According to AND! News, the attorney also asked Vanessa — who confirmed that she personally has not seen any photos of her husband’s and daughter’s remains — to look at graphic images that had been sent to her on social media in an attempt to argue that it hadn’t just been the sheriff’s deputies that had caused her emotional distress. The transcript said that Vanessa covered the camera with her hand and said she didn’t want to look.
Vanessa went on to share that she “had to recover” the clothes and other items that Kobe and Gianna were wearing during the crash, as she wouldn’t want anyone to be able to “take pictures of them and share them.”
“[Kobe and Gianna] suffered a lot,” she said. “And if their clothes represent the condition of their bodies, I cannot imagine how someone could be callous and have no regard for them or our friends, and just share the images as if they were animals on a street.”
Later on during the deposition, Vanessa was asked if she is seeking monetary damages in her lawsuit, to which she responded, “That’s up to the jury” before detailing that she’s seeking “accountability.”
“I don’t think it’s fair that I’m here today having to fight for accountability,” she said. “Because no one should ever have to endure this type of pain and fear of their family members. The pictures getting released, this is not okay.”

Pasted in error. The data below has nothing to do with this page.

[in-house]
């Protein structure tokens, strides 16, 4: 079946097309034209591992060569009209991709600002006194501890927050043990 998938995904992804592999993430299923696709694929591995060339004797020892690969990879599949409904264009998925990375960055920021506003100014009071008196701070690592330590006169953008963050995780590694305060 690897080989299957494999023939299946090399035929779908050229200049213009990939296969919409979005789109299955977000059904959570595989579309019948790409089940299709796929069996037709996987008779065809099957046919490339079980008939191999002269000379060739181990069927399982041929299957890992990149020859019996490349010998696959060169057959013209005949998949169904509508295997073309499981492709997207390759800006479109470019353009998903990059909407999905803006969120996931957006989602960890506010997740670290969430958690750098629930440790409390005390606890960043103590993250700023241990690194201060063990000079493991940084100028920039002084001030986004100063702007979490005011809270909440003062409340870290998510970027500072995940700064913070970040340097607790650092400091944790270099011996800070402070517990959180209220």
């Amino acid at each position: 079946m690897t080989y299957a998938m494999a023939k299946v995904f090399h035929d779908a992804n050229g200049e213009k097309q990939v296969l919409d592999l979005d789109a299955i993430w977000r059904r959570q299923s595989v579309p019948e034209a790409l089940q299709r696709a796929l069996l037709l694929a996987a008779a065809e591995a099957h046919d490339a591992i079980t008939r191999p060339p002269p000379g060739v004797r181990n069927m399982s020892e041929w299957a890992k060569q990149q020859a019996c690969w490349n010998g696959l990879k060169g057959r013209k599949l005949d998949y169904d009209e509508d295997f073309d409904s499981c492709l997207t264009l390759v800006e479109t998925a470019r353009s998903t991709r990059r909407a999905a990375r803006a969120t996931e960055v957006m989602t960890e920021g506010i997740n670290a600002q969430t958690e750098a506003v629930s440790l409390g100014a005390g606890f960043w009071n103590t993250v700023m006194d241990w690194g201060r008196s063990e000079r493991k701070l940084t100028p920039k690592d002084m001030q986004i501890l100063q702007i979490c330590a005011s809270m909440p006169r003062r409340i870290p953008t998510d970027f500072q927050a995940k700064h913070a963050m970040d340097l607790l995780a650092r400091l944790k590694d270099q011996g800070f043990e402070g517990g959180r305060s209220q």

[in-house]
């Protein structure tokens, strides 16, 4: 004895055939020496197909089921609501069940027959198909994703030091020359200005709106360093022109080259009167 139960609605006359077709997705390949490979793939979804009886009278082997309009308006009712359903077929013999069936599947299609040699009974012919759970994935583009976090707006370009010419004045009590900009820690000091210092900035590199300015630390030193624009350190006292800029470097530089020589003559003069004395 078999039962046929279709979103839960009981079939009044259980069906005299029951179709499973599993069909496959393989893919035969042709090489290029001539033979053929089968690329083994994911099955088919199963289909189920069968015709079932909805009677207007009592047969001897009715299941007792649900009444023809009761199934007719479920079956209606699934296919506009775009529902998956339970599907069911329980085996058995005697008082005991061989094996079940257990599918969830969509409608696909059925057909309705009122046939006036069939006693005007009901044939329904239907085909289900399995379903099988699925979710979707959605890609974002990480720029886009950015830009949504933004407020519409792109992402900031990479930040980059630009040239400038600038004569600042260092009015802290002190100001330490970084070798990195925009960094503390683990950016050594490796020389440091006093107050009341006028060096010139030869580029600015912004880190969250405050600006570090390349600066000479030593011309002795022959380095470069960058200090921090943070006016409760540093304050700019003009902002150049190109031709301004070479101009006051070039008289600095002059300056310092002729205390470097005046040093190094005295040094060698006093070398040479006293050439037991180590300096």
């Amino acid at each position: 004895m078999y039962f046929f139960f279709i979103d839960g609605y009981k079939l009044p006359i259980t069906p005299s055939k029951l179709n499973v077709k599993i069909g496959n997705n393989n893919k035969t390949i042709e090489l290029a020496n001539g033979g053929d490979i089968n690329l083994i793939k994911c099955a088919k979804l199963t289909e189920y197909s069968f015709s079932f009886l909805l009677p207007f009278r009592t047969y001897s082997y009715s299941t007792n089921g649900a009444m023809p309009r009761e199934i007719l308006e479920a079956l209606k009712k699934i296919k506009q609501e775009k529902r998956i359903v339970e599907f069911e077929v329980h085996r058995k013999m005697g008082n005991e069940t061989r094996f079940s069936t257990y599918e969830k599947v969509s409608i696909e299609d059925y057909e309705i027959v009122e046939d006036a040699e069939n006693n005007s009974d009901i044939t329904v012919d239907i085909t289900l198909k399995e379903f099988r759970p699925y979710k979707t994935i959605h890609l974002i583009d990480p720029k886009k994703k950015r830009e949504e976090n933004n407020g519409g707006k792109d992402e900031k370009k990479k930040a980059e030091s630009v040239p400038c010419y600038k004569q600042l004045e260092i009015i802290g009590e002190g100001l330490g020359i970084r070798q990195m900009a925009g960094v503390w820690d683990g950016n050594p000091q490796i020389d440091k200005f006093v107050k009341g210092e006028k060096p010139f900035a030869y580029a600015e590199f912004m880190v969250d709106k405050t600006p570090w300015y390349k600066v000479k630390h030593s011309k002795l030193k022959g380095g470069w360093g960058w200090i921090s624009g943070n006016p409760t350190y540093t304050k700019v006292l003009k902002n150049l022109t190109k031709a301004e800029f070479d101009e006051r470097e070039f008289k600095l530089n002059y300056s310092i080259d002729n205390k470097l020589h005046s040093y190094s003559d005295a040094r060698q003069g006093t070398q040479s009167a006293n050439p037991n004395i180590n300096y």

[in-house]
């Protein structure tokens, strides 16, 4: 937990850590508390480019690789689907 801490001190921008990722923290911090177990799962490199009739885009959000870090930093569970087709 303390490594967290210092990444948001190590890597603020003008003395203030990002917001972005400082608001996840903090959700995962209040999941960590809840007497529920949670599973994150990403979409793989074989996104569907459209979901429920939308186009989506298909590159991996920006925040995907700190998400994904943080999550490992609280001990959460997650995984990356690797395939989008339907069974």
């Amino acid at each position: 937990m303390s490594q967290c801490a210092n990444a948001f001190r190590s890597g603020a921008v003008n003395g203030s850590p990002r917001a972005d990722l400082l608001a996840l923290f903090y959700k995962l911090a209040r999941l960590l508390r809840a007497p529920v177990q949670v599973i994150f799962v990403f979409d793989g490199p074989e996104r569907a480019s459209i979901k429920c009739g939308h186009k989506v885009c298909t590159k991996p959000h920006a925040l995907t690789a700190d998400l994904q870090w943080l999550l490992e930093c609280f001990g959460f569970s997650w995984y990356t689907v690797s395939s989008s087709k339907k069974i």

Last year, Vanessa opened up about having to block fan accounts on social media after her explore page was flooded with pictures of Kobe and Gianna.
Both Vanessa and her daughter Natalia switched their accounts to private shortly after the tragic deaths and shared similar messages in June explaining their decisions to block numerous fan accounts.
“@NataliaBryant and I have unfortunately had to block fan pages because it’s been really hard to go online and constantly see pics of our beloved Gigi and Kobe under every single square of our explore pages,” Vanessa shared on Instagram. “Blocking the fan pages has helped change the algorithm.”
Natalia shared a similar message, writing, “Thank you all so much for all the love and support. Many of you may have noticed the recent switch to a private account. My mom and I have had to unfortunately block fan pages because they keep reposting our pics. This makes it 10x harder to deal with our loss.”
“We hope that people understand that although these fan pages have good intentions, they make moving forward harder since they are constant reminders,” she continued.
“Blocking the accounts have helped change the algorithm but we cannot go public until the fan pages stop,” she added. “We love all of your sweet intentions and we hope you understand.”